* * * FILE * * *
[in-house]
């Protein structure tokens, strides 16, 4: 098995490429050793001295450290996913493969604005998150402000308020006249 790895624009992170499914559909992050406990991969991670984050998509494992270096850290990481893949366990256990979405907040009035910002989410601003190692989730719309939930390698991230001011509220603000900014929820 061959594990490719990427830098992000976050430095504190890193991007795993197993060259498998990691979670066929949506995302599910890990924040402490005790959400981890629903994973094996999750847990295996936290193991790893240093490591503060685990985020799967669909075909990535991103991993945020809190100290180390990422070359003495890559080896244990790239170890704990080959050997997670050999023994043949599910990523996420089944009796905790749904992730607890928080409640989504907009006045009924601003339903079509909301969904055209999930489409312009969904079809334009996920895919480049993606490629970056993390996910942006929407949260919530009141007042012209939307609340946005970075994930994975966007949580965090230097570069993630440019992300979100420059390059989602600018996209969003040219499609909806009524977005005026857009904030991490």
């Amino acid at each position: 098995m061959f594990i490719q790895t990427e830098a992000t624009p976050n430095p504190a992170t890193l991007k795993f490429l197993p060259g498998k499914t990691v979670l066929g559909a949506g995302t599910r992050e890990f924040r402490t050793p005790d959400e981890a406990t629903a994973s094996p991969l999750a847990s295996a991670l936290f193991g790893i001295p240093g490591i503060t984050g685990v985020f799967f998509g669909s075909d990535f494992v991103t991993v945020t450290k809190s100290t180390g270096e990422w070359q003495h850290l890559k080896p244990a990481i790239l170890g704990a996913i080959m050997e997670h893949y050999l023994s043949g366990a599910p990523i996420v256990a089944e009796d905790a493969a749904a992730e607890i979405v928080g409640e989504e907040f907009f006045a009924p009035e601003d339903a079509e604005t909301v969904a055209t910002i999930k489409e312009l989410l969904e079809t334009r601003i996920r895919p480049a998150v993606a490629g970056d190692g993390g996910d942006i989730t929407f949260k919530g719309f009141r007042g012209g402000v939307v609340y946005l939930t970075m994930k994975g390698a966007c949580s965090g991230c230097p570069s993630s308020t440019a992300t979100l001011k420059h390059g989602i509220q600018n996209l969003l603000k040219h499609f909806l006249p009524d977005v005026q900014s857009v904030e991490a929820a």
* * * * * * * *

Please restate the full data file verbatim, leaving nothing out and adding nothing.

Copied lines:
[in-house]
């Protein structure tokens, strides 16, 4: 098995490429050793001295450290996913493969604005998150402000308020006249 790895624009992170499914559909992050406990991969991670984050998509494992270096850290990481893949366990256990979405907040009035910002989410601003190692989730719309939930390698991230001011509220603000900014929820 061959594990490719990427830098992000976050430095504190890193991007795993197993060259498998990691979670066929949506995302599910890990924040402490005790959400981890629903994973094996999750847990295996936290193991790893240093490591503060685990985020799967669909075909990535991103991993945020809190100290180390990422070359003495890559080896244990790239170890704990080959050997997670050999023994043949599910990523996420089944009796905790749904992730607890928080409640989504907009006045009924601003339903079509909301969904055209999930489409312009969904079809334009996920895919480049993606490629970056993390996910942006929407949260919530009141007042012209939307609340946005970075994930994975966007949580965090230097570069993630440019992300979100420059390059989602600018996209969003040219499609909806009524977005005026857009904030991490």
């Amino acid at each position: 098995m061959f594990i490719q790895t990427e830098a992000t624009p976050n430095p504190a992170t890193l991007k795993f490429l197993p060259g498998k499914t990691v979670l066929g559909a949506g995302t599910r992050e890990f924040r402490t050793p005790d959400e981890a406990t629903a994973s094996p991969l999750a847990s295996a991670l936290f193991g790893i001295p240093g490591i503060t984050g685990v985020f799967f998509g669909s075909d990535f494992v991103t991993v945020t450290k809190s100290t180390g270096e990422w070359q003495h850290l890559k080896p244990a990481i790239l170890g704990a996913i080959m050997e997670h893949y050999l023994s043949g366990a599910p990523i996420v256990a089944e009796d905790a493969a749904a992730e607890i979405v928080g409640e989504e907040f907009f006045a009924p009035e601003d339903a079509e604005t909301v969904a055209t910002i999930k489409e312009l989410l969904e079809t334009r601003i996920r895919p480049a998150v993606a490629g970056d190692g993390g996910d942006i989730t929407f949260k919530g719309f009141r007042g012209g402000v939307v609340y946005l939930t970075m994930k994975g390698a966007c949580s965090g991230c230097p570069s993630s308020t440019a992300t979100l001011k420059h390059g989602i509220q600018n996209l969003l603000k040219h499609f909806l006249p009524d977005v005026q900014s857009v904030e991490a929820a």